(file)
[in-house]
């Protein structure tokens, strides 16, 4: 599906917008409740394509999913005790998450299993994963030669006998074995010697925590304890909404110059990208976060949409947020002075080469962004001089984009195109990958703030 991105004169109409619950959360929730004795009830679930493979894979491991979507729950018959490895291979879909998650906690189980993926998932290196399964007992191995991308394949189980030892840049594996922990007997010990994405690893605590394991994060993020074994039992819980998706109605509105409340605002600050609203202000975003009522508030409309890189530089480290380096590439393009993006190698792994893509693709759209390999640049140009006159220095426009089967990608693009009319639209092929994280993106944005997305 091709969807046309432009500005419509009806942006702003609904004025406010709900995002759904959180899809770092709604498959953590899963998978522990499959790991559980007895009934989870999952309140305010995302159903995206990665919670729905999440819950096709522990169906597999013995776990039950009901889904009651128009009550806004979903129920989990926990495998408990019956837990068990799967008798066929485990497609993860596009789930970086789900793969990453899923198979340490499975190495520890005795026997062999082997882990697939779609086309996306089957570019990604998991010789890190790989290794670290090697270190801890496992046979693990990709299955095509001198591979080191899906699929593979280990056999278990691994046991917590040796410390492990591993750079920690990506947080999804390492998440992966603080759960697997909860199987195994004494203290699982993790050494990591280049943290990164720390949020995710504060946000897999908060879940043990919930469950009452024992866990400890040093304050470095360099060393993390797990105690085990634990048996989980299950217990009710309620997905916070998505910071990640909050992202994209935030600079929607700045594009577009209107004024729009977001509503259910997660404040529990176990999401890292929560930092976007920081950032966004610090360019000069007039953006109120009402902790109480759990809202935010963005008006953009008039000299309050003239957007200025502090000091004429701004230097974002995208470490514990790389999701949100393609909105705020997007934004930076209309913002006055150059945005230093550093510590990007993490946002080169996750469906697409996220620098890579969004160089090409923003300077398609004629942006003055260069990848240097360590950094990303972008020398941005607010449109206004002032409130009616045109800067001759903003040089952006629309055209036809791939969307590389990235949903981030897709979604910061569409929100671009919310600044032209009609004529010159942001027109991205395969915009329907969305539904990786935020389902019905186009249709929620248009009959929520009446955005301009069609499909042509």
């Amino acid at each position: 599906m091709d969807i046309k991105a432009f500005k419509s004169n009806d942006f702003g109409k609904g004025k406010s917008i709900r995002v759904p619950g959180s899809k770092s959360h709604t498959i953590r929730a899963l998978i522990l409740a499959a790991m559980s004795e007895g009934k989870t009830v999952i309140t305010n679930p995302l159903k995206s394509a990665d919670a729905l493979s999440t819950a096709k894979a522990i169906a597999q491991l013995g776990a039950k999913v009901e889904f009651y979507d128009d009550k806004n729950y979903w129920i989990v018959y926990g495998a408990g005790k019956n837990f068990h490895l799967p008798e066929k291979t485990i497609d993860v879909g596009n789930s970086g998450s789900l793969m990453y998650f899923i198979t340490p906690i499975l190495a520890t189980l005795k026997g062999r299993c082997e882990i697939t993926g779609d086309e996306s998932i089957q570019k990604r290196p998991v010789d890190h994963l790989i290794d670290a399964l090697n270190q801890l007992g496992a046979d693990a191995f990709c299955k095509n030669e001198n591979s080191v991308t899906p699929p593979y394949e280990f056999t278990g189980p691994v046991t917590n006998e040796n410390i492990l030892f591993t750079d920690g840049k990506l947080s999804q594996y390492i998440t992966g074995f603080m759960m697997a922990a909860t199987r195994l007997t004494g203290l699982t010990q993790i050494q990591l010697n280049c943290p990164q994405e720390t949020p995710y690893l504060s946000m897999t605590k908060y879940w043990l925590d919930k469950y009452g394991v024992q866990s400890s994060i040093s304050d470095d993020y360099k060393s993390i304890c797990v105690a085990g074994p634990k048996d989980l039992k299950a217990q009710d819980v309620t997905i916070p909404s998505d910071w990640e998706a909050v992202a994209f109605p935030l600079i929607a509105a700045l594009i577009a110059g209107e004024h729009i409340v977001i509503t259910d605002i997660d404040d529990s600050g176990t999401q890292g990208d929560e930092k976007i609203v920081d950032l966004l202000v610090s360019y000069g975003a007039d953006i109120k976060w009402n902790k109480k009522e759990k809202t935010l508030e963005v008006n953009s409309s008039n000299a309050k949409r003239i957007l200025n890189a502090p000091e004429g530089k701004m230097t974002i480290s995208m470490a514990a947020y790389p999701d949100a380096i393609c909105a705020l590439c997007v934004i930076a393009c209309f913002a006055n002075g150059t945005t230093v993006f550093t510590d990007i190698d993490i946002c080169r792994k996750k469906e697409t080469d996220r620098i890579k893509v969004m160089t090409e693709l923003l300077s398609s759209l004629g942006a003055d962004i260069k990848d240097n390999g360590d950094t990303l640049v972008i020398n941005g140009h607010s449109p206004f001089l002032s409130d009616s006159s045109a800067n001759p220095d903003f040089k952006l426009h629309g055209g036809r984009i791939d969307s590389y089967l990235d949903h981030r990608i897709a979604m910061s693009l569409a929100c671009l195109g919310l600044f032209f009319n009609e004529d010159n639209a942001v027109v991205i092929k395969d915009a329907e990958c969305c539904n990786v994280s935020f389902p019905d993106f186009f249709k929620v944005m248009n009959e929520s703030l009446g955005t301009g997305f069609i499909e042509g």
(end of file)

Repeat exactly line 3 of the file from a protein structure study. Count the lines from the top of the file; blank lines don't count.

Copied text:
């Amino acid at each position: 599906m091709d969807i046309k991105a432009f500005k419509s004169n009806d942006f702003g109409k609904g004025k406010s917008i709900r995002v759904p619950g959180s899809k770092s959360h709604t498959i953590r929730a899963l998978i522990l409740a499959a790991m559980s004795e007895g009934k989870t009830v999952i309140t305010n679930p995302l159903k995206s394509a990665d919670a729905l493979s999440t819950a096709k894979a522990i169906a597999q491991l013995g776990a039950k999913v009901e889904f009651y979507d128009d009550k806004n729950y979903w129920i989990v018959y926990g495998a408990g005790k019956n837990f068990h490895l799967p008798e066929k291979t485990i497609d993860v879909g596009n789930s970086g998450s789900l793969m990453y998650f899923i198979t340490p906690i499975l190495a520890t189980l005795k026997g062999r299993c082997e882990i697939t993926g779609d086309e996306s998932i089957q570019k990604r290196p998991v010789d890190h994963l790989i290794d670290a399964l090697n270190q801890l007992g496992a046979d693990a191995f990709c299955k095509n030669e001198n591979s080191v991308t899906p699929p593979y394949e280990f056999t278990g189980p691994v046991t917590n006998e040796n410390i492990l030892f591993t750079d920690g840049k990506l947080s999804q594996y390492i998440t992966g074995f603080m759960m697997a922990a909860t199987r195994l007997t004494g203290l699982t010990q993790i050494q990591l010697n280049c943290p990164q994405e720390t949020p995710y690893l504060s946000m897999t605590k908060y879940w043990l925590d919930k469950y009452g394991v024992q866990s400890s994060i040093s304050d470095d993020y360099k060393s993390i304890c797990v105690a085990g074994p634990k048996d989980l039992k299950a217990q009710d819980v309620t997905i916070p909404s998505d910071w990640e998706a909050v992202a994209f109605p935030l600079i929607a509105a700045l594009i577009a110059g209107e004024h729009i409340v977001i509503t259910d605002i997660d404040d529990s600050g176990t999401q890292g990208d929560e930092k976007i609203v920081d950032l966004l202000v610090s360019y000069g975003a007039d953006i109120k976060w009402n902790k109480k009522e759990k809202t935010l508030e963005v008006n953009s409309s008039n000299a309050k949409r003239i957007l200025n890189a502090p000091e004429g530089k701004m230097t974002i480290s995208m470490a514990a947020y790389p999701d949100a380096i393609c909105a705020l590439c997007v934004i930076a393009c209309f913002a006055n002075g150059t945005t230093v993006f550093t510590d990007i190698d993490i946002c080169r792994k996750k469906e697409t080469d996220r620098i890579k893509v969004m160089t090409e693709l923003l300077s398609s759209l004629g942006a003055d962004i260069k990848d240097n390999g360590d950094t990303l640049v972008i020398n941005g140009h607010s449109p206004f001089l002032s409130d009616s006159s045109a800067n001759p220095d903003f040089k952006l426009h629309g055209g036809r984009i791939d969307s590389y089967l990235d949903h981030r990608i897709a979604m910061s693009l569409a929100c671009l195109g919310l600044f032209f009319n009609e004529d010159n639209a942001v027109v991205i092929k395969d915009a329907e990958c969305c539904n990786v994280s935020f389902p019905d993106f186009f249709k929620v944005m248009n009959e929520s703030l009446g955005t301009g997305f069609i499909e042509g």